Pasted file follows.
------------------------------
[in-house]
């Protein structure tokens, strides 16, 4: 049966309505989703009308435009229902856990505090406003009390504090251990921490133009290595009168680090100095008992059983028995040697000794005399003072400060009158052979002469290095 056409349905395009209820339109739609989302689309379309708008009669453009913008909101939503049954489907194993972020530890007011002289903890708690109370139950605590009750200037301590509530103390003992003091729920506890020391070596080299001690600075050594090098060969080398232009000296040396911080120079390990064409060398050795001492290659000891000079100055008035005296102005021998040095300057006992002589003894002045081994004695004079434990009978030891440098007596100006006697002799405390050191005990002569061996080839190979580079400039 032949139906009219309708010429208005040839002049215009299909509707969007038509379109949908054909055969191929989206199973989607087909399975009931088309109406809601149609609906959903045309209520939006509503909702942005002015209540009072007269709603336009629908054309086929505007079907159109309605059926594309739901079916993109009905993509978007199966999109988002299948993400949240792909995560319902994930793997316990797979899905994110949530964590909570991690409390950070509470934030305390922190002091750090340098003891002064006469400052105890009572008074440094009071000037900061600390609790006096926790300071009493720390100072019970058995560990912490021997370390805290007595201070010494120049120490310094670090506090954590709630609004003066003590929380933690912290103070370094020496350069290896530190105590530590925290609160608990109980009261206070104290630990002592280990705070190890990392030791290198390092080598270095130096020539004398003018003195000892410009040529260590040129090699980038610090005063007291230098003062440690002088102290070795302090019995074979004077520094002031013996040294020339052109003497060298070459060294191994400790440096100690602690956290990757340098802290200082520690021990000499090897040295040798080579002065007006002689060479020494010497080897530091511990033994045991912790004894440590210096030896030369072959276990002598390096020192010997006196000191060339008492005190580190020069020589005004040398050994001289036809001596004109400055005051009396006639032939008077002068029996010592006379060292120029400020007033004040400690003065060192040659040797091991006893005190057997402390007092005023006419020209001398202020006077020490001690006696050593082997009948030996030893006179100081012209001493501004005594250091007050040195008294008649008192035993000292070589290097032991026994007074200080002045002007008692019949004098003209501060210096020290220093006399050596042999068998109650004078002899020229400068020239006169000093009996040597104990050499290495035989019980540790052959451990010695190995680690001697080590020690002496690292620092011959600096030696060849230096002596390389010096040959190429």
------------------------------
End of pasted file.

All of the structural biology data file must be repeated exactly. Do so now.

[in-house]
């Protein structure tokens, strides 16, 4: 049966309505989703009308435009229902856990505090406003009390504090251990921490133009290595009168680090100095008992059983028995040697000794005399003072400060009158052979002469290095 056409349905395009209820339109739609989302689309379309708008009669453009913008909101939503049954489907194993972020530890007011002289903890708690109370139950605590009750200037301590509530103390003992003091729920506890020391070596080299001690600075050594090098060969080398232009000296040396911080120079390990064409060398050795001492290659000891000079100055008035005296102005021998040095300057006992002589003894002045081994004695004079434990009978030891440098007596100006006697002799405390050191005990002569061996080839190979580079400039 032949139906009219309708010429208005040839002049215009299909509707969007038509379109949908054909055969191929989206199973989607087909399975009931088309109406809601149609609906959903045309209520939006509503909702942005002015209540009072007269709603336009629908054309086929505007079907159109309605059926594309739901079916993109009905993509978007199966999109988002299948993400949240792909995560319902994930793997316990797979899905994110949530964590909570991690409390950070509470934030305390922190002091750090340098003891002064006469400052105890009572008074440094009071000037900061600390609790006096926790300071009493720390100072019970058995560990912490021997370390805290007595201070010494120049120490310094670090506090954590709630609004003066003590929380933690912290103070370094020496350069290896530190105590530590925290609160608990109980009261206070104290630990002592280990705070190890990392030791290198390092080598270095130096020539004398003018003195000892410009040529260590040129090699980038610090005063007291230098003062440690002088102290070795302090019995074979004077520094002031013996040294020339052109003497060298070459060294191994400790440096100690602690956290990757340098802290200082520690021990000499090897040295040798080579002065007006002689060479020494010497080897530091511990033994045991912790004894440590210096030896030369072959276990002598390096020192010997006196000191060339008492005190580190020069020589005004040398050994001289036809001596004109400055005051009396006639032939008077002068029996010592006379060292120029400020007033004040400690003065060192040659040797091991006893005190057997402390007092005023006419020209001398202020006077020490001690006696050593082997009948030996030893006179100081012209001493501004005594250091007050040195008294008649008192035993000292070589290097032991026994007074200080002045002007008692019949004098003209501060210096020290220093006399050596042999068998109650004078002899020229400068020239006169000093009996040597104990050499290495035989019980540790052959451990010695190995680690001697080590020690002496690292620092011959600096030696060849230096002596390389010096040959190429």